German scientists report that anywhere from 30 to 60 drugs can be measured in a typical water sample, if anyone takes the time to do the proper analyses.[2] The concentrations of some drugs in water are comparable to the low parts-per-billion (ppb) levels at which pesticides are typically found.[1] To some people this is reassuring, but others are asking, "What is the long-term effect of drinking, day after day, a dilute cocktail of pesticides, antibiotics, pain killers, tranquilizers and chemotherapy agents?"

The first study that detected drugs in sewage took place at the Big Blue River sewage treatment plant in Kansas City in 1976. The problem was duly recorded in scientific literature and then ignored for 15 years.[3] In 1992, researchers in Germany were looking for herbicides in water when they kept noticing a chemical they couldn't identify.[4] It turned out to be clofibric acid (CA), a drug used by many people in large quantities (1 to 2 grams per day) to reduce cholesterol levels in the blood.[1] Clofibric acid is 2-(4)-chlorophenoxy-2-methyl propionic acid, a close chemical cousin of the popular weed killer 2,4-D.1 Based on that early discovery, the search for clofibric acid (CA) in the environment was stepped up.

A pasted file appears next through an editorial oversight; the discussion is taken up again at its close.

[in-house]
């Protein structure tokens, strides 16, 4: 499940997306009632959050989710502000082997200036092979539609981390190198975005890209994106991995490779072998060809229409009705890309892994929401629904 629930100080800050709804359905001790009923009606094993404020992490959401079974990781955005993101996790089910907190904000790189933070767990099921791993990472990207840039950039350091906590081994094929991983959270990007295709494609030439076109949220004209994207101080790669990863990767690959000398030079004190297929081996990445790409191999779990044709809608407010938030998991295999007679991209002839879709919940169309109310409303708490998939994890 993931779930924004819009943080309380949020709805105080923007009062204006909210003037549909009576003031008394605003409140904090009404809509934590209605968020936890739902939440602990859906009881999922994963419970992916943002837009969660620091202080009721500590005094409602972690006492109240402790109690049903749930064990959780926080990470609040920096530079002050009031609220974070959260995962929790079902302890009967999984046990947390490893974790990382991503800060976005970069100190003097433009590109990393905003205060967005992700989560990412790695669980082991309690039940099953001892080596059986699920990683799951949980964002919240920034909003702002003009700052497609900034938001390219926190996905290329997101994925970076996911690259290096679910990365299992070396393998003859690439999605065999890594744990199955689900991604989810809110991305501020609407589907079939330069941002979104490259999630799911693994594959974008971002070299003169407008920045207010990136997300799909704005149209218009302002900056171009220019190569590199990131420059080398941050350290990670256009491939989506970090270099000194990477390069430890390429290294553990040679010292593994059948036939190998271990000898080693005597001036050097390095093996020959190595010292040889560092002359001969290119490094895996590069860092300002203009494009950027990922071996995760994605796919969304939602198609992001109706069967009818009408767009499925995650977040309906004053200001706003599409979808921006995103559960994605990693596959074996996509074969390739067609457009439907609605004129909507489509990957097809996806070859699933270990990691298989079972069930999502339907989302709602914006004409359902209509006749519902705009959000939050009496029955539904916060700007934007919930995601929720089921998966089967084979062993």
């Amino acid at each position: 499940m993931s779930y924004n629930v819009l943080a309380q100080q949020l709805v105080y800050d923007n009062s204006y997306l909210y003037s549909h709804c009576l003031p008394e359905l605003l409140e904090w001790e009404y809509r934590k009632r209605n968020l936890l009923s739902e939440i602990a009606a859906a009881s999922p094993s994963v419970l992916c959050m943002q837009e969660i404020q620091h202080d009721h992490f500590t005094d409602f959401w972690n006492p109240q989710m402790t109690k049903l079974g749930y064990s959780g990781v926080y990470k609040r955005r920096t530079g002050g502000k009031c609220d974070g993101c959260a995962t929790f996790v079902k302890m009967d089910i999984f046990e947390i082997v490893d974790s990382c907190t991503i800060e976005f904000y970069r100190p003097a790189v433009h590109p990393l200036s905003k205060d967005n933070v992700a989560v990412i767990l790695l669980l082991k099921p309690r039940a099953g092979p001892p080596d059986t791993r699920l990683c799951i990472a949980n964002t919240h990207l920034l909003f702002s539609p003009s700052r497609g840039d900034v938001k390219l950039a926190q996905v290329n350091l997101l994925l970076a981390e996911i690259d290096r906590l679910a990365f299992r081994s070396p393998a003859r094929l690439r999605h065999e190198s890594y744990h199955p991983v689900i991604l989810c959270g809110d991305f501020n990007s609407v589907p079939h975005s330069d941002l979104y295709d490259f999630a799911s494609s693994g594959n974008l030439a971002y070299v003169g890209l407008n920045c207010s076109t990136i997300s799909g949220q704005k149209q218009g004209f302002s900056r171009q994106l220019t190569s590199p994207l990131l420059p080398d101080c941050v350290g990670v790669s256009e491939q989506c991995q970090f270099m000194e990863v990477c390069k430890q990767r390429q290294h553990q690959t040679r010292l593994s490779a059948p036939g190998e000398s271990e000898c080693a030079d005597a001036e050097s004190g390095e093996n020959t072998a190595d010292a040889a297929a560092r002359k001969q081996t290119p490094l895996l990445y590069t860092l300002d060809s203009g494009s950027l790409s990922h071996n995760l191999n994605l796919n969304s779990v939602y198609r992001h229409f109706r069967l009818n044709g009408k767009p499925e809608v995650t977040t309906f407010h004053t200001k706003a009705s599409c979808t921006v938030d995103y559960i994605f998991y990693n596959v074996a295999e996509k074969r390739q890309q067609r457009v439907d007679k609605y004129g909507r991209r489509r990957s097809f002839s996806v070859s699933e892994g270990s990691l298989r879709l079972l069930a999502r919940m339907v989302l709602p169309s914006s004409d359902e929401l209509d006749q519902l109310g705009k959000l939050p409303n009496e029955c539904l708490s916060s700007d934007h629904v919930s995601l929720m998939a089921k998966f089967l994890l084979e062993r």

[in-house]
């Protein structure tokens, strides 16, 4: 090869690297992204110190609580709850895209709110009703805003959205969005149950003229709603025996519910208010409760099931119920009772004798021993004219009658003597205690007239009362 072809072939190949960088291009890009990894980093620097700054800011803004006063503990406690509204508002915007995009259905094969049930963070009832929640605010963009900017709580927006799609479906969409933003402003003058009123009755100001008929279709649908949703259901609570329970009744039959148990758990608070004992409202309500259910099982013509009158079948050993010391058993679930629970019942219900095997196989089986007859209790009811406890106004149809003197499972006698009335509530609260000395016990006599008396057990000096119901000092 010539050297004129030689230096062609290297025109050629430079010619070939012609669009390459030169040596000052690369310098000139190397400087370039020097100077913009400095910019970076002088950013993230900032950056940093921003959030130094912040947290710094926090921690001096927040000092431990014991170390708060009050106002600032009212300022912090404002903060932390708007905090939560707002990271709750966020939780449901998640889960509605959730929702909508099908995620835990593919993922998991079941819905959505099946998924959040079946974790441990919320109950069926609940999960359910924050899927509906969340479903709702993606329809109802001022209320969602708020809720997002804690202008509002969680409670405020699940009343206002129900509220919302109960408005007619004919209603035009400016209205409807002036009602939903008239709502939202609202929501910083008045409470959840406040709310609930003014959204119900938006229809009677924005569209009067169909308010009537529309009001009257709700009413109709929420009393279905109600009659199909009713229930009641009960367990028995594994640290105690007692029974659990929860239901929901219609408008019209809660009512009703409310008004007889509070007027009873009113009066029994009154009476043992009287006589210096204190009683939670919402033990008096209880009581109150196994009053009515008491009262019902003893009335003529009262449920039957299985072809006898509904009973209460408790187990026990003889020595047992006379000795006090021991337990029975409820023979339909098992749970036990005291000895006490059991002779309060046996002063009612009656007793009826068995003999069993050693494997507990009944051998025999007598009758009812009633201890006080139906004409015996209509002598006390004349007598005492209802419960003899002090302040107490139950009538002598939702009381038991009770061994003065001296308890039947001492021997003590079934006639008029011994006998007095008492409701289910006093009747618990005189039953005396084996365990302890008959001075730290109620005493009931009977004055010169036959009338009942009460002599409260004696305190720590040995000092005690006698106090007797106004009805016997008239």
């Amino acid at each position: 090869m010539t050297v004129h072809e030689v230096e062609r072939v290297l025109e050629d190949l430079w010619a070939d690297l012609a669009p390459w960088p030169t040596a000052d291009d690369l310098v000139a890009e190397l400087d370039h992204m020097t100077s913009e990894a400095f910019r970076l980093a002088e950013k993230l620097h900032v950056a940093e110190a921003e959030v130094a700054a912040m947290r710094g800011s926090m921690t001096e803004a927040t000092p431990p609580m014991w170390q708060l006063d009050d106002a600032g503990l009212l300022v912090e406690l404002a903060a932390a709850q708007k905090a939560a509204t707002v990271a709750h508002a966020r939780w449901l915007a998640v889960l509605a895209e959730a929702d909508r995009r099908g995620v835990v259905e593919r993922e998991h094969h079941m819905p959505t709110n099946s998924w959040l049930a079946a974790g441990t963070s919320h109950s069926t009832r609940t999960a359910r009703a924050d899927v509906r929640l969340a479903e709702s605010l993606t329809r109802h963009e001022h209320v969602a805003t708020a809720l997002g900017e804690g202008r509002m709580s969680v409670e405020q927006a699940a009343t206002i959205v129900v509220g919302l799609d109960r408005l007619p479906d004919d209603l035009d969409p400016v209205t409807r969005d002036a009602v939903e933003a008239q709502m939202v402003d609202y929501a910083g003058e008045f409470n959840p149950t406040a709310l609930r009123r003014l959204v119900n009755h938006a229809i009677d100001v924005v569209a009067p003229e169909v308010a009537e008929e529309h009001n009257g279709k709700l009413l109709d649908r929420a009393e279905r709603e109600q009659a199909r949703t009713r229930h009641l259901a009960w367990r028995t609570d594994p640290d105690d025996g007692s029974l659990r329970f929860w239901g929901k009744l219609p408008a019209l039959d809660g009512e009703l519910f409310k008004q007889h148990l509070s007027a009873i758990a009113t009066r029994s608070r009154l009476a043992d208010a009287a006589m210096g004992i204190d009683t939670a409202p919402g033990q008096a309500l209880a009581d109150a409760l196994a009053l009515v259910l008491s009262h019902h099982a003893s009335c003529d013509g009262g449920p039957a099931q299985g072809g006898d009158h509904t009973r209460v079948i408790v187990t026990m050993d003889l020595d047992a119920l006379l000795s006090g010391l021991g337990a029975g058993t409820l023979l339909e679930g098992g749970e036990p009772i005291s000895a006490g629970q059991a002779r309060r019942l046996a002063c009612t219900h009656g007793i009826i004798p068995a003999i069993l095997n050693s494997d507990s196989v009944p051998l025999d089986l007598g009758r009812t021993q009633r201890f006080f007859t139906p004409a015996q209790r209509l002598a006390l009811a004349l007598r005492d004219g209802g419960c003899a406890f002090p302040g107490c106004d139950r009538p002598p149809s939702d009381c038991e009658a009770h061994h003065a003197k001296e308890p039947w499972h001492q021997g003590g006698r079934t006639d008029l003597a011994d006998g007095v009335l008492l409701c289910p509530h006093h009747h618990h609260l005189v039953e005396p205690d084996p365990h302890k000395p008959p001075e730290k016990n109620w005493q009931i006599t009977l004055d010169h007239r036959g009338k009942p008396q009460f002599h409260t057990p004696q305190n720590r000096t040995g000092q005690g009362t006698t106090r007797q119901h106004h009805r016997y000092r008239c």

...
We must limit our technological interventions into nature long before we have definitive scientific proof of harm. This is the principle of precautionary action, and if we don't adopt it, nature will get along just fine without us.

References
1. Hans-Rudolf Buser and Markus D. Muller, "Occurrence of the Pharmaceutical Drug Clofibric Acid and the Herbicide Mecoprop in Various Swiss Lakes and in the North Sea," Environmental Science And Technology Vol. 32, No. 1 (1998), pgs. 188-192.

2. Janet Raloff, "Drugged Waters," Science News Vol. 153, No. 12 (March 21, 1998), pgs. 187-189.

3. C. Hignite and D.L. Azarnoff, "Drugs and drug metabolites as environmental contaminants: chlorophenoxyisobutyrate and salicyclic acid in sewage water effluent," Life Sciences Vol. 20, No. 2 (January 15, 1977), pgs. 337-341.
Do read the whole thing. Any biochemists want to weigh in on this topic?

And read Free-range kid?
I don’t understand why some people complain about the bad language the kids pick up in the car. There is nothing more likely to give me a spurt of joy than hearing Eila holler out from the backseat, MOVE ALONG YOU BASTARDS, THE LIGHT IS GREEN! It’s so frolicsome. I get a kick out of just knowing how much she’s enjoying herself.